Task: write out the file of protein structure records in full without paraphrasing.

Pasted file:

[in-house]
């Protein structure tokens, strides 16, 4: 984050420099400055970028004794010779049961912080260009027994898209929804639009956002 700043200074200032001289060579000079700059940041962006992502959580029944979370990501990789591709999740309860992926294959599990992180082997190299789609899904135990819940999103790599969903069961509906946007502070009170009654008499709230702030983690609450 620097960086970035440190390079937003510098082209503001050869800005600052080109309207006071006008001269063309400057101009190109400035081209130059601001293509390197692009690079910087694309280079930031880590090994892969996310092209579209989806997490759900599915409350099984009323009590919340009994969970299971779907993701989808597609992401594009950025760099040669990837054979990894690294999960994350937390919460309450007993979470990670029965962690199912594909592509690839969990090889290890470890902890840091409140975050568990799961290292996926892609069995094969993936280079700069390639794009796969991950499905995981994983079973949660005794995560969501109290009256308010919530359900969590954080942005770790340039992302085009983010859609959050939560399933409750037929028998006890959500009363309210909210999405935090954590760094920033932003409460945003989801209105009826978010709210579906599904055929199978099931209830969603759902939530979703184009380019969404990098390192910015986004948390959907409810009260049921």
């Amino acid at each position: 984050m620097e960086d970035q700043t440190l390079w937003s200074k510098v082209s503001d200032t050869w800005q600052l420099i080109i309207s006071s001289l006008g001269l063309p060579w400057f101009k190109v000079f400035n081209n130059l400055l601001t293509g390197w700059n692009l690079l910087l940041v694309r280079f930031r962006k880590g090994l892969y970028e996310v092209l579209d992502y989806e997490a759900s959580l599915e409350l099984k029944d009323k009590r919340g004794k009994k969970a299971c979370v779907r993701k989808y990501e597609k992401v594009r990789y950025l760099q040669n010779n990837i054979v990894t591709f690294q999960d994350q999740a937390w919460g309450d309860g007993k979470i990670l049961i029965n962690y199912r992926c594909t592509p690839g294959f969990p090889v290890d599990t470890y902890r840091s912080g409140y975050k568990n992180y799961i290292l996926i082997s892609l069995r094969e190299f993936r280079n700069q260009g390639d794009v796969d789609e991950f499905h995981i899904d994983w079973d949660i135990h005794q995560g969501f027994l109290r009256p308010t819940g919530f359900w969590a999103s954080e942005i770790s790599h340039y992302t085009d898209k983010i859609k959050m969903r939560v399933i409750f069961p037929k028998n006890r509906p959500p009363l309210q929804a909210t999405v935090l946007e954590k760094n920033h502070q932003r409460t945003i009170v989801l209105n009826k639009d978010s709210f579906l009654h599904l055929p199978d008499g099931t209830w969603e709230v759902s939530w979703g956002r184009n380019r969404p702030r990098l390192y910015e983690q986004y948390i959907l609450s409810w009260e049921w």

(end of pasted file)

[in-house]
């Protein structure tokens, strides 16, 4: 984050420099400055970028004794010779049961912080260009027994898209929804639009956002 700043200074200032001289060579000079700059940041962006992502959580029944979370990501990789591709999740309860992926294959599990992180082997190299789609899904135990819940999103790599969903069961509906946007502070009170009654008499709230702030983690609450 620097960086970035440190390079937003510098082209503001050869800005600052080109309207006071006008001269063309400057101009190109400035081209130059601001293509390197692009690079910087694309280079930031880590090994892969996310092209579209989806997490759900599915409350099984009323009590919340009994969970299971779907993701989808597609992401594009950025760099040669990837054979990894690294999960994350937390919460309450007993979470990670029965962690199912594909592509690839969990090889290890470890902890840091409140975050568990799961290292996926892609069995094969993936280079700069390639794009796969991950499905995981994983079973949660005794995560969501109290009256308010919530359900969590954080942005770790340039992302085009983010859609959050939560399933409750037929028998006890959500009363309210909210999405935090954590760094920033932003409460945003989801209105009826978010709210579906599904055929199978099931209830969603759902939530979703184009380019969404990098390192910015986004948390959907409810009260049921």
């Amino acid at each position: 984050m620097e960086d970035q700043t440190l390079w937003s200074k510098v082209s503001d200032t050869w800005q600052l420099i080109i309207s006071s001289l006008g001269l063309p060579w400057f101009k190109v000079f400035n081209n130059l400055l601001t293509g390197w700059n692009l690079l910087l940041v694309r280079f930031r962006k880590g090994l892969y970028e996310v092209l579209d992502y989806e997490a759900s959580l599915e409350l099984k029944d009323k009590r919340g004794k009994k969970a299971c979370v779907r993701k989808y990501e597609k992401v594009r990789y950025l760099q040669n010779n990837i054979v990894t591709f690294q999960d994350q999740a937390w919460g309450d309860g007993k979470i990670l049961i029965n962690y199912r992926c594909t592509p690839g294959f969990p090889v290890d599990t470890y902890r840091s912080g409140y975050k568990n992180y799961i290292l996926i082997s892609l069995r094969e190299f993936r280079n700069q260009g390639d794009v796969d789609e991950f499905h995981i899904d994983w079973d949660i135990h005794q995560g969501f027994l109290r009256p308010t819940g919530f359900w969590a999103s954080e942005i770790s790599h340039y992302t085009d898209k983010i859609k959050m969903r939560v399933i409750f069961p037929k028998n006890r509906p959500p009363l309210q929804a909210t999405v935090l946007e954590k760094n920033h502070q932003r409460t945003i009170v989801l209105n009826k639009d978010s709210f579906l009654h599904l055929p199978d008499g099931t209830w969603e709230v759902s939530w979703g956002r184009n380019r969404p702030r990098l390192y910015e983690q986004y948390i959907l609450s409810w009260e049921w």